In the past week, the Supreme Court and the National Labor Relations Board's General Counsel issued important decisions affecting the enforcement of mandatory arbitration agreements. These independent developments are discussed separately below:

I. Supreme Court Holds Arbitrator Must Rule on Challenge To Mandatory Arbitration Agreement

On June 21, 2010, the Supreme Court held that an employee subject to a mandatory arbitration agreement could not pursue a discrimination claim against his former employer in federal court despite alleging the agreement, as a whole, was unconscionable, where the agreement contained a provision delegating enforceability disputes to the arbitrator. In Rent-A-Center, West, Inc. v. Jackson, 2010 WL 2471058 (2010), the Court held that absent a specific challenge to the provision delegating enforceability disputes to the arbitrator, the provision was enforceable under the Federal Arbitration Act (FAA) and the employee's general challenge to the agreement as a whole was for the arbitrator.

After receiving a federal discrimination complaint from a former employee Antonio Jackson, Rent-A-Center, West, Inc., filed a motion under the FAA to dismiss or stay the proceedings and to compel arbitration pursuant to an arbitration agreement Jackson had signed approximately four years earlier as a condition to his employment. Jackson opposed Rent-A-Center's motion on the ground that the arbitration agreement was "clearly unenforceable in that it [wa]s unconscionable."  

The Agreement included two notable provisions: the first provision required arbitration of all disputes arising out of Jackson's employment, including discrimination claims; and the second provision, known as the "delegation provision," gave the arbitrator "exclusive authority to resolve any dispute relating to the [Agreement's] enforceability … including … any claim that all or any part of th[e] Agreement is void or voidable."

In its analysis, the Supreme Court noted that Section 2 of the FAA recognizes only two types of validity challenges: (1) challenges specifically to the validity of the agreement to arbitrate; and, (2) challenges to the contract as a whole. Because federal law renders arbitration provisions severable from their surrounding contracts, "only the first type of challenge is relevant to a court's determination of whether the arbitration agreement at issue is enforceable." Under this framework, the Court determined that because Jackson did not challenge the delegation provision specifically, the delegation provision  must be treated as valid under Section 2 and enforced. This left "any challenge to the validity of the Agreement as a whole for the arbitrator."  

The Rent-A-Center decision underscores the importance of  having an arbitration agreement expressly state that disputes over its validity shall be resolved by the arbitrator.    

II. Mandatory Arbitration Agreements Must Make Way For NLRA Section 7 Rights

In a guideline memorandum issued on June 16, 2010, NLRB General Counsel Ronald Meisburg advised that employers may not lawfully require employees to sign mandatory arbitration agreements waiving their right to concertedly file class action lawsuits.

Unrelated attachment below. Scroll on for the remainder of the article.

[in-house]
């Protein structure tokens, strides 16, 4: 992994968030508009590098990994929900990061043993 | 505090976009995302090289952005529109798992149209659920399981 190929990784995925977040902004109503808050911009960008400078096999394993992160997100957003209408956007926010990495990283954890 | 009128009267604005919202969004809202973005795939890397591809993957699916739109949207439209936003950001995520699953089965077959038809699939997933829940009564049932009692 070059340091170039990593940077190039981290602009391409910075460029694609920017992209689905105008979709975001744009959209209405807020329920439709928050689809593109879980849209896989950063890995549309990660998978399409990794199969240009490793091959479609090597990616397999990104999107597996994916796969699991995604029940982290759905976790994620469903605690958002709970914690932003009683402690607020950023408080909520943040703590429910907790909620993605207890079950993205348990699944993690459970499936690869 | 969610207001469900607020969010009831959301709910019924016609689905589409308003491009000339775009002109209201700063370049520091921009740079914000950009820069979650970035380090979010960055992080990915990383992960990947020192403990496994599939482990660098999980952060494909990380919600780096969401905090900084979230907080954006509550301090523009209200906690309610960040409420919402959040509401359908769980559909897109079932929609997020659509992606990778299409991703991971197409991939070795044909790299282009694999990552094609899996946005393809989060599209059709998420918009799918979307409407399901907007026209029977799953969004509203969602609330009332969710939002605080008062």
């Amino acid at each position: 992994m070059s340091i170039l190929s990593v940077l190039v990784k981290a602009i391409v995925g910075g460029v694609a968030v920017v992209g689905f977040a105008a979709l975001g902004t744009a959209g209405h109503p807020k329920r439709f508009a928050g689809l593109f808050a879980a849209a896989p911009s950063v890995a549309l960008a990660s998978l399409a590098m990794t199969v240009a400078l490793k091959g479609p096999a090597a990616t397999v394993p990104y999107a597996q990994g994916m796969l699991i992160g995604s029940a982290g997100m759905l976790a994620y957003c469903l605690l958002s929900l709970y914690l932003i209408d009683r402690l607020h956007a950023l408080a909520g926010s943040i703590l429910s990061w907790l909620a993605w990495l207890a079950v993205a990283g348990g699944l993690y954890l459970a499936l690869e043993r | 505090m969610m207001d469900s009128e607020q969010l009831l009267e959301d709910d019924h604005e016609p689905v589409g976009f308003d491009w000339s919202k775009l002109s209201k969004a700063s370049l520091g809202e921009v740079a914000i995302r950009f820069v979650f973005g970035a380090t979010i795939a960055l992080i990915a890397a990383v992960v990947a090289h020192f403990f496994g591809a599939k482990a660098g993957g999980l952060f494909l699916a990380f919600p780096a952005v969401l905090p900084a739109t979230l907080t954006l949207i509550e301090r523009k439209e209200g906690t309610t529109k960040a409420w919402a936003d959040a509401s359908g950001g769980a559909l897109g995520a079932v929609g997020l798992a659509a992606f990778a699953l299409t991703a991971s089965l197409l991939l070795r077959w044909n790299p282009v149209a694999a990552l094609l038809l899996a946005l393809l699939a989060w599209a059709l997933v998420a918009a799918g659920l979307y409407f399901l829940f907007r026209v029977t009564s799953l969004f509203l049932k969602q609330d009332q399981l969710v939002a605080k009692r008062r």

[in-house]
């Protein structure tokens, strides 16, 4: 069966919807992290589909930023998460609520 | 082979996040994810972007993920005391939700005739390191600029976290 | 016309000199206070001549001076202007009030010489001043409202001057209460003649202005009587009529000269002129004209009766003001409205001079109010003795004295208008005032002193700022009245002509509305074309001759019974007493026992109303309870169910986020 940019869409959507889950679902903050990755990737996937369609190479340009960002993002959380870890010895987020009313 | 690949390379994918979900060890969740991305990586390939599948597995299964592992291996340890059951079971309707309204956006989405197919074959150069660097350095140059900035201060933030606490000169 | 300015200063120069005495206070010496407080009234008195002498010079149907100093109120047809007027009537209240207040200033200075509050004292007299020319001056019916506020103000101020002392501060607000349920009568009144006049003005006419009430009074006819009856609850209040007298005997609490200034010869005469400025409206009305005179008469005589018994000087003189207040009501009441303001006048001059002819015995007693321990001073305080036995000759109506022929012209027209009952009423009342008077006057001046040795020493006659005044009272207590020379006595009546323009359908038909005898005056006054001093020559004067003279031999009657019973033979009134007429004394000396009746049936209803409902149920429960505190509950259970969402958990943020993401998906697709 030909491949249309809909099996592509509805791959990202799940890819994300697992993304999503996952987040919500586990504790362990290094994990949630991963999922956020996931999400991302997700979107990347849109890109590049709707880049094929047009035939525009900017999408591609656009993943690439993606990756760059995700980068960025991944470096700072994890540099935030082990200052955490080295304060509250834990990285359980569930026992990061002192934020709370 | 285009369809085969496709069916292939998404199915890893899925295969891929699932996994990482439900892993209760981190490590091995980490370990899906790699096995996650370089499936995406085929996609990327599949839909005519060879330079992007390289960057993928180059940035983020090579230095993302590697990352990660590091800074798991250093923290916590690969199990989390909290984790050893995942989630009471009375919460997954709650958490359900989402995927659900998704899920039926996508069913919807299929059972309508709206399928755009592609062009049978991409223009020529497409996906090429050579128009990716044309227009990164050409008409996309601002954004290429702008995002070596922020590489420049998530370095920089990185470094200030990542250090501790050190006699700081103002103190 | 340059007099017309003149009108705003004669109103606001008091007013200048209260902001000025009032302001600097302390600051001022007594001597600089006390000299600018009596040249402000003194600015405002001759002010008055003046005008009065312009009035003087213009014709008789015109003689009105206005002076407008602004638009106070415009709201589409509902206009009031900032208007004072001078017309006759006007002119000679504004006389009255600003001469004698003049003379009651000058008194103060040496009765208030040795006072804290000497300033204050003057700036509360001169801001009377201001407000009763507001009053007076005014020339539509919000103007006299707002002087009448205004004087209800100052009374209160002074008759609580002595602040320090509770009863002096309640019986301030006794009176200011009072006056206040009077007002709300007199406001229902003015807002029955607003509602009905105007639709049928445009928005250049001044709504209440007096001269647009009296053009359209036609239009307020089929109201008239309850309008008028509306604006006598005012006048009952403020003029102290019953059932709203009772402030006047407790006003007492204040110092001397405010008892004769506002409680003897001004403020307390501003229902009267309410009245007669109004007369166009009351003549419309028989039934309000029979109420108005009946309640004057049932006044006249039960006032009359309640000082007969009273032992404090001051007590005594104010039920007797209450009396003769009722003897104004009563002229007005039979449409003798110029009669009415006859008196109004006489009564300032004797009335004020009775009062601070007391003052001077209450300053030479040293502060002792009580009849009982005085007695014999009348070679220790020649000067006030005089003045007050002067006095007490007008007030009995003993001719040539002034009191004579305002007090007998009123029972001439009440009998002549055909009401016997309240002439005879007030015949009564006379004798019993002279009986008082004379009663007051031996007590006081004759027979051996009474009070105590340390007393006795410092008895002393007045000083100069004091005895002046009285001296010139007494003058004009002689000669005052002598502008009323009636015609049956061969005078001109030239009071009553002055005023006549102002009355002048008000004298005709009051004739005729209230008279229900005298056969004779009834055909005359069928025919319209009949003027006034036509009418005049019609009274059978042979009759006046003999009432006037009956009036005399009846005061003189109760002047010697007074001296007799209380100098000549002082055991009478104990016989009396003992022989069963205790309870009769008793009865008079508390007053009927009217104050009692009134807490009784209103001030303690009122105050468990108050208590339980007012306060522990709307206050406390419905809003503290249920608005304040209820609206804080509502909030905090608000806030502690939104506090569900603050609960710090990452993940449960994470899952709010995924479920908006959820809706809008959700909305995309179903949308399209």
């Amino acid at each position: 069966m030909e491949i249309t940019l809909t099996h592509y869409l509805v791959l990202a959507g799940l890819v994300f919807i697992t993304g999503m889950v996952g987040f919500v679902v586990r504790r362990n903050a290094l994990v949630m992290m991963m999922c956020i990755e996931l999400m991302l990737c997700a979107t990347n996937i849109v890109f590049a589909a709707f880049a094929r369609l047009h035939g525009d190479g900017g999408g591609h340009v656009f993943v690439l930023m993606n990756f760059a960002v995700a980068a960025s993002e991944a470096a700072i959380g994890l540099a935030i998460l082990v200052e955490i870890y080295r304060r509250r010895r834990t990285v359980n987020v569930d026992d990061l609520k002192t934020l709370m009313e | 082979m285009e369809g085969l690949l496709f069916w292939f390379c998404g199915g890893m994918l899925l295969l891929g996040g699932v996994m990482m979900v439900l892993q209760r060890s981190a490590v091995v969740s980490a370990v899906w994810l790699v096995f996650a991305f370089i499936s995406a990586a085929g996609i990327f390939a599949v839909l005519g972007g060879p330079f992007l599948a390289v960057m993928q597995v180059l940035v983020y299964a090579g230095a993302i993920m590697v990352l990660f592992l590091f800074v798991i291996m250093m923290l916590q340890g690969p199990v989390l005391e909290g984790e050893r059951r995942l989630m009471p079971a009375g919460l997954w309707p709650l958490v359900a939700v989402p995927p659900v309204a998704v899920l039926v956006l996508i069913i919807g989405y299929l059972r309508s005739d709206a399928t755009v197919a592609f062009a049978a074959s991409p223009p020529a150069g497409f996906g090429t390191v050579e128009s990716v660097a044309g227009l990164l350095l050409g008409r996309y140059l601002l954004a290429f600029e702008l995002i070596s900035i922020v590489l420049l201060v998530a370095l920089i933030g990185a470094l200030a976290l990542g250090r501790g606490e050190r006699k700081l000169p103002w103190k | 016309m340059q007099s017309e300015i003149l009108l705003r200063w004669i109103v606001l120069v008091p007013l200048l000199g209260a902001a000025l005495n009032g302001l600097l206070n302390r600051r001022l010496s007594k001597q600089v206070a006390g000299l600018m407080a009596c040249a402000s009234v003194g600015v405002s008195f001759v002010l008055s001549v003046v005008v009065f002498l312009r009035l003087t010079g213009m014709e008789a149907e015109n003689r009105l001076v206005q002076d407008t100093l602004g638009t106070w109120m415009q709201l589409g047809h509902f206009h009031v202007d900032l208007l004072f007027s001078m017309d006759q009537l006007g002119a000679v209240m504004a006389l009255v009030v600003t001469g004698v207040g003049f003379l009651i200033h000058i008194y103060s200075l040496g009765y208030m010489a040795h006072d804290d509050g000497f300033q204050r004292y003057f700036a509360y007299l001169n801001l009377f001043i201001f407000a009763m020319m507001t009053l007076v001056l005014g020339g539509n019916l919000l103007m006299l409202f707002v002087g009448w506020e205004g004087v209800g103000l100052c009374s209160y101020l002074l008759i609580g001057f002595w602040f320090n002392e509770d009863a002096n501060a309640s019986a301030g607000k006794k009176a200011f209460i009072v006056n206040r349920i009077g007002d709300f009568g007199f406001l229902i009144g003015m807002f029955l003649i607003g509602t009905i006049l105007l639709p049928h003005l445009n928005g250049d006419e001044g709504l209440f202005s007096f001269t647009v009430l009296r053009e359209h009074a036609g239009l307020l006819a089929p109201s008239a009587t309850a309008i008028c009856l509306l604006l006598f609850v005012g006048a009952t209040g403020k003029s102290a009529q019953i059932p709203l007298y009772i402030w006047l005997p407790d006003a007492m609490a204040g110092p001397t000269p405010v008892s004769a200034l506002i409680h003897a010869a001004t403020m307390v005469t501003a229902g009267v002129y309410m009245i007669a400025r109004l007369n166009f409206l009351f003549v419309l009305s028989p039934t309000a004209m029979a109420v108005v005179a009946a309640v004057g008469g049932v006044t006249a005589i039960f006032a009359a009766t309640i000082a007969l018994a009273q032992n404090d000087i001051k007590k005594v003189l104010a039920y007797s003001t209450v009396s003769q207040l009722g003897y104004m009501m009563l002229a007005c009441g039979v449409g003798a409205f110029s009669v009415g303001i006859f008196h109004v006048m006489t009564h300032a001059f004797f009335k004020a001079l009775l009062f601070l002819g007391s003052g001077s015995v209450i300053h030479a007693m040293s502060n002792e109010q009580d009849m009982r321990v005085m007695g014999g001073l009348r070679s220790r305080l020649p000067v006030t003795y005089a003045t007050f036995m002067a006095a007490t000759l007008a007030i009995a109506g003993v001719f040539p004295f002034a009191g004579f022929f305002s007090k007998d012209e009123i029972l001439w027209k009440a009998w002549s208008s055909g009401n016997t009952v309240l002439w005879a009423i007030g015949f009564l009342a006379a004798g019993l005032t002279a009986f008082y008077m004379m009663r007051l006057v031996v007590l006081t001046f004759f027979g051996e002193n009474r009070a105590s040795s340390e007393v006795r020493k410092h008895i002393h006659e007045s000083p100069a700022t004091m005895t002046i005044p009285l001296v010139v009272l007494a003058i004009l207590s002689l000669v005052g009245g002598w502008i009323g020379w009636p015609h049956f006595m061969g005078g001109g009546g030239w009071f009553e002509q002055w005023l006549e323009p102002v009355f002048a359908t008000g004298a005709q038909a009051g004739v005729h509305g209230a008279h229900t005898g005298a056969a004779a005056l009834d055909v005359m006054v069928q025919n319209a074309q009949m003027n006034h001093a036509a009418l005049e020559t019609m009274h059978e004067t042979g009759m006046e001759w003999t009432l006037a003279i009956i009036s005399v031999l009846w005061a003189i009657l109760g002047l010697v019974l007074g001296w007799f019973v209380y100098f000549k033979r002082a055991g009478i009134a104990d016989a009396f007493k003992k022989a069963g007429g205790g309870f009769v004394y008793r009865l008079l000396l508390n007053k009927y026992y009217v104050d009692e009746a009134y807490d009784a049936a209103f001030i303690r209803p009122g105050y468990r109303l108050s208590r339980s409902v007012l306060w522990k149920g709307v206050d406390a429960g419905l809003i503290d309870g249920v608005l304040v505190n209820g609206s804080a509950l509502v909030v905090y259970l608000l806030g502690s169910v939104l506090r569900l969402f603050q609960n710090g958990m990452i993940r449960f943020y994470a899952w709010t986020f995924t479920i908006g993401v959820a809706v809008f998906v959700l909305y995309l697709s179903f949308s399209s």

According to the memorandum, the concerted filing of a class action lawsuit or arbitral claim is protected activity under Section 7 of the National Labor Relations Act (NLRA). Concerted filing refers to class action lawsuits brought by employees for their mutual aid and protection. In contrast, a class action filed by an individual employee for "purely personal reasons" is not protected by Section 7 merely because of the incidental involvement of other employees as a result of normal class action procedures.   

The memorandum acknowledges that employers may condition employment on mandatory arbitration of individual non-NLRA employment claims pursuant to the Supreme Court's decision in Gilmer v. Interstate/Johnson Lane Corp. It advises, however, that "[e]ven if an employee is covered by an arrangement lawful under Gilmer, the employee is still protected by Section 7 of the act if he or she concertedly files an employment-related class action lawsuit in the face of that agreement and may not be threatened or disciplined for doing so." The employer's recourse is to seek dismissal of the class action based on each purported class member's individual mandatory arbitration agreement.

Accordingly, mandatory arbitration agreements that can be reasonably read as prohibiting employees from joining with other employees to file a class action will be deemed overly-broad and unlawful under the NLRA. The memorandum, however, suggests that overly-broad mandatory arbitration agreements can be remedied by inserting language assuring employees:

(i) that the employer's arbitration agreement does not constitute a waiver of employees' collective rights under Section 7, including the employees' right concertedly to pursue any covered claim before a state or federal court on a class, collective, or joint action basis;
(ii) that the employer recognizes the employees' right concertedly to challenge the validity of the forum waiver agreement upon such grounds as may exist at law or in equity; and
(iii) that no employee will be disciplined, discharged, or otherwise retaliated against for exercising their rights under Section 7.

At this point, the NLRB has not yet issued any decision endorsing the General Counsel's position. Nonetheless, the memorandum makes clear that Regional NLRB offices will pursue complaints against employers who fail to adhere to the General Counsel's position on these issues.